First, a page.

Ever wonder if the dog digestive system is just like ours? The system organs are the same, but here's what's different and what we don't think about - but we should.
First lets look at:.
Digestive System Organs
There are more organs in this system than any other
In addition to these organs, the dog digestive system includes the mouth, teeth, salivary glands, esophagus, rectum and anus.
To Chew or Not to Chew, That is the Question
Dog digestion begins in the mouth and this is where we humans make our first mistake in understanding.
I know you've noticed their teeth are different. Not only do they have fangs to grab, hold and tear, they have front teeth to scrape meat off of bones and molars to crush with.
Notice I did not say molars to chew with? Dogs cannot chew like humans! Why? They don't have a flexible jaw like we do. This makes it impossible for them to grind their food. (And their fangs would certainly get in the way if they could.)
Try it right now. Chew with only an up and down motion. Isn't that awful? It feels funny and would take forever to work wouldn't it?
Now we begin to see the difference in the dog digestive system compared to ours.
Our saliva has enzymes. The more we chew, the more the enzymes break down our food before it gets to the stomach. Dog saliva does not have enzymes!
Really. The dog digestive system is awesome. What best serves a dog is - their saliva kills
germs. If you've ever seen your dog eat something old and gross and not get sick, now you know why.
This also served my children when they got cuts and scrapes. The dogs were always willing to assist.
Here's another difference with the dog digestive system. Even though dogs cannot chew up their food before it goes down the throat, it must still be the right size and amount to fit. If not, the dog throws up! Your dog is not sick. It's just his body signaling him to do it again. This is totally natural. I know it's gross, but just leave the room and let him finish.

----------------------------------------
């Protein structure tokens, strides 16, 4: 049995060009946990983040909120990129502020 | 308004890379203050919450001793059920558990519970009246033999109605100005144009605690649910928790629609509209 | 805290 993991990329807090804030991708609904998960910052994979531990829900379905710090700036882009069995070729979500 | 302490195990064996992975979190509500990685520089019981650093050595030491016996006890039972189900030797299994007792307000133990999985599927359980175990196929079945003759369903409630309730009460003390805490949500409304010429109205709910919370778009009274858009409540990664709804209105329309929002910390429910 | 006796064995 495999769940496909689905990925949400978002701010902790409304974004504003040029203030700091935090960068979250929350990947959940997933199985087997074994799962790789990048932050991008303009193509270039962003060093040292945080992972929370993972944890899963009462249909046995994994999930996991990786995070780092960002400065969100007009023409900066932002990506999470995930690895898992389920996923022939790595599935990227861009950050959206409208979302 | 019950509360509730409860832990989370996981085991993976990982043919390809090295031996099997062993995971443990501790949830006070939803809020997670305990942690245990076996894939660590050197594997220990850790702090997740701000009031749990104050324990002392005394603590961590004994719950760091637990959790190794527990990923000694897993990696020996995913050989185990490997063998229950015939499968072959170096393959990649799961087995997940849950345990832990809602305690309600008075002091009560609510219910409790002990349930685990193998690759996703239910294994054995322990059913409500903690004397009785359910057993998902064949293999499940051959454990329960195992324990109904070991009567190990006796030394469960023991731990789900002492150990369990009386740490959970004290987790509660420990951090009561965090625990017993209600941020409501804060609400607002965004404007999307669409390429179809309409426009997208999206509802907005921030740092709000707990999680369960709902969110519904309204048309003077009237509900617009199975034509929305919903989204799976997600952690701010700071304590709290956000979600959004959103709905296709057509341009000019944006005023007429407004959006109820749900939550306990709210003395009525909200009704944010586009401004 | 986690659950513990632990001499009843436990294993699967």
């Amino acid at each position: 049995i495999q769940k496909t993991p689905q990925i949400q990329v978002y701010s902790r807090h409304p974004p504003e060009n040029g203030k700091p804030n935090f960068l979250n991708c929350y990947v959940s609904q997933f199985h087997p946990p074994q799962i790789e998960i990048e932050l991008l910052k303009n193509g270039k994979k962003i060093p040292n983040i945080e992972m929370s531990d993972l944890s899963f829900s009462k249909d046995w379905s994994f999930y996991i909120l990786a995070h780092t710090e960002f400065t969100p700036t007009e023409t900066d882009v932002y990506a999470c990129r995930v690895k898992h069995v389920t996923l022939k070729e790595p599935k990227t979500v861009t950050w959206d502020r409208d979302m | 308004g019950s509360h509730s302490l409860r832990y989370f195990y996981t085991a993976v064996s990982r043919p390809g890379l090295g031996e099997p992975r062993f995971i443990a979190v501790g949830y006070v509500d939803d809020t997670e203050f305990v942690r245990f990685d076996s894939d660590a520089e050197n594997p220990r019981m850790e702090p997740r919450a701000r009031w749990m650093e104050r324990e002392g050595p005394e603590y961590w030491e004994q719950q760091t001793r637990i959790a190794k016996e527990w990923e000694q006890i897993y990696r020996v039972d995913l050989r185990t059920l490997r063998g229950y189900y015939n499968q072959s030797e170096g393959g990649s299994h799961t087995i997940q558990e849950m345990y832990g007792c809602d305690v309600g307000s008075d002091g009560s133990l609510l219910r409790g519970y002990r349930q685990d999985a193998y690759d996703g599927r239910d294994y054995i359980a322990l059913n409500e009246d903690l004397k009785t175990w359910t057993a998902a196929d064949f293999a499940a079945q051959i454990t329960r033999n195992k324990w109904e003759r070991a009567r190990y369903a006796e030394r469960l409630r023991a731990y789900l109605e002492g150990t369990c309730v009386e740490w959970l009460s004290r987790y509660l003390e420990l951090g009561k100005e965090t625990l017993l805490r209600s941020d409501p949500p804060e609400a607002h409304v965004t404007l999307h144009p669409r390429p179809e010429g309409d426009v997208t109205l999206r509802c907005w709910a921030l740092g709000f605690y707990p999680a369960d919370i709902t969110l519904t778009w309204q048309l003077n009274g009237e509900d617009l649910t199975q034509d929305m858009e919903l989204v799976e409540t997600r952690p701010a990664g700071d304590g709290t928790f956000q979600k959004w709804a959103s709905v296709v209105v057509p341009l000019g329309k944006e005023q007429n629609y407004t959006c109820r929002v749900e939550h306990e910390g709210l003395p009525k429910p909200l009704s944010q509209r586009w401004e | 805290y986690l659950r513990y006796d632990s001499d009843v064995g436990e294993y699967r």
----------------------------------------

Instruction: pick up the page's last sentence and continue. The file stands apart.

For both humans and dogs, hydrochloric acid and enzymes in the stomach helps break down the food. The acid in a dogs stomach is far stronger than ours so it can break down... you guessed it, chunks of raw meat.
Here lies another difference between us. Since a dog's stomach has far more acid and digests at a pH=1 (where we are pH=5 or so) the enzymes we use for breaking down certain foods are not available to dogs because those enzymes cannot survive the strong acid/low pH.
This is why dogs thrive on meat and cannot be vegetarians or eat an abundance of grains. (I wonder if that abundance in many commercial dog foods, also leads to canine diabetes, along with over-vaccinating.)
And it's also why whole nutritious grains must be cooked, and most vegetables should be pulverized, thus making them predigested.
Here is some of what each organ adds to the digestive process. Keep in mind these organs do more than this. I'll just summarize.
For more about the liver, see Dog Liver Health.
The dog digestive tract is much shorter than ours, so they have less time to absorb nutrients but they can also expel some toxins faster.